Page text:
Updated: May 12
IN THIS CASE THE NURSE OR DOCTOR takes a specimen of your blood via syringe and places equal amounts of it into two glass vials.
This is all done in your presence.
These vials are then placed in protective steel tubes and will be placed in a brown cardboard box for posting to the Medical Bureau of Road Safety to be tested.
Before they are both packaged away the Garda will offer you one of these samples of blood to have tested independently if you wish to.
Very few people actually accept the sample of blood but the option is there for people if they want.
The reality is that the testing mechanisms in the Medical Bureau of Road Safety are of a high quality and abide by international best practices.
In the UK privately owned laboratories have been retained by the State to process blood and urine samples.
Some of these independent labs have later come under adverse scrutiny as their testing mechanisms have been found to be defective, resulting in convictions being overturned.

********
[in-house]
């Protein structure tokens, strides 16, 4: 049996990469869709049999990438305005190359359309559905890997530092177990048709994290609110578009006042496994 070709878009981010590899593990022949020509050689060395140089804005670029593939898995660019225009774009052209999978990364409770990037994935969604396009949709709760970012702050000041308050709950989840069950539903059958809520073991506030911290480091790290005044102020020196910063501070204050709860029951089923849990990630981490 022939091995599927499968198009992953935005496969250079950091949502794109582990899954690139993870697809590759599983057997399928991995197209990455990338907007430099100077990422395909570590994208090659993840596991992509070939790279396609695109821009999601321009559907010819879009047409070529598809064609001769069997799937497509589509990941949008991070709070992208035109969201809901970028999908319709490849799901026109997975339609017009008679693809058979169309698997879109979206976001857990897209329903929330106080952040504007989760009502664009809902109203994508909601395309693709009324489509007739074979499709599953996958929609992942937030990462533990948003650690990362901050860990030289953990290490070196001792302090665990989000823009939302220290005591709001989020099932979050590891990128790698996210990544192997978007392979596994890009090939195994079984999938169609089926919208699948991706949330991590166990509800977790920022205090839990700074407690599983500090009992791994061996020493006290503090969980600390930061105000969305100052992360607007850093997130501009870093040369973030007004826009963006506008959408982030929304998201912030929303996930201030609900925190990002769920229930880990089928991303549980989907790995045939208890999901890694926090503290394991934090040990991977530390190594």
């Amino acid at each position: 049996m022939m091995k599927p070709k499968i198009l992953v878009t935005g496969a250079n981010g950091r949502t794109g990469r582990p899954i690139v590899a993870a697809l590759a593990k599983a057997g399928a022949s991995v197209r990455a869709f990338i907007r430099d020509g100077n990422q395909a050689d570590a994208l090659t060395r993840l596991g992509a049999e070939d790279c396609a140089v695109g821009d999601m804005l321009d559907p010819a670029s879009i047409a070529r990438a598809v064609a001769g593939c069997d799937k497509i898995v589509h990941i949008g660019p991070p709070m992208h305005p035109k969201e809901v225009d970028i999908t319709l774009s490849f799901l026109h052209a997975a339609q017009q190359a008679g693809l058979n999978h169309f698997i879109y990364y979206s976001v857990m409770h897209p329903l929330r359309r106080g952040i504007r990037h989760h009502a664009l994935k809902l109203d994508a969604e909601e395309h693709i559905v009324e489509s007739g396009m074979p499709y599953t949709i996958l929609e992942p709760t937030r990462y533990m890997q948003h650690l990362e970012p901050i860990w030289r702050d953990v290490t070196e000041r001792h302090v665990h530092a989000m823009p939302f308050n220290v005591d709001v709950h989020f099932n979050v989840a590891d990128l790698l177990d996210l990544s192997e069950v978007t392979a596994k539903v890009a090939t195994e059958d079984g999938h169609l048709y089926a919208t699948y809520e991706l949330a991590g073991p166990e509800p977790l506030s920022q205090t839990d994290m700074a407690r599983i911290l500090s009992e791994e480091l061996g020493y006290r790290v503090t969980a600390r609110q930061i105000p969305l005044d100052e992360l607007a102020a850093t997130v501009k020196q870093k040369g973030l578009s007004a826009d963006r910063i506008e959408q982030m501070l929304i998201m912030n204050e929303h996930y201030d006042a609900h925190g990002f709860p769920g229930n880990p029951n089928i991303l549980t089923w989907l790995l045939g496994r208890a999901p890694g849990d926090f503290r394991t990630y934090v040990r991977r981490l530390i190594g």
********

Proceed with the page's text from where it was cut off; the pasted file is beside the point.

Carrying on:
In Ireland we have one testing laboratory. That is the Medical Bureau of Road Safety.
It is State-backed and funded and is run very efficiently.
For instance, if they receive a specimen of blood or urine today, they will have the specimen analysed and a result obtained within 3-4 days of having received it.
Once you have provided the specimen of blood or urine (the entire process takes about 10-15 minutes at most) you will be released from custody, unless there is a good reason not to do so right away.
THE USUAL REASON IS INTOXICATION i.e. where the arrested person is so drunk that they cannot be released right away.
You cannot be released from custody if you are still drunk.
But in most cases people are not drunk and can be released right away.
You will receive a document in the post about a week or ten days later.
This document will be from the Medical Bureau of Road Safety and it will set out what the result of the test of your blood or urine was.
The details on the form will include your name, address, date of birth, the Garda station where you gave your blood or urine specimen, what time the specimen was given, the name of the doctor or nurse who administered the procedure and the result of the analysis i.e. whether you have exceeded the legal limit for blood or urine and if so, by how much.
You should keep this document in a safe place as your solicitor will need to see it.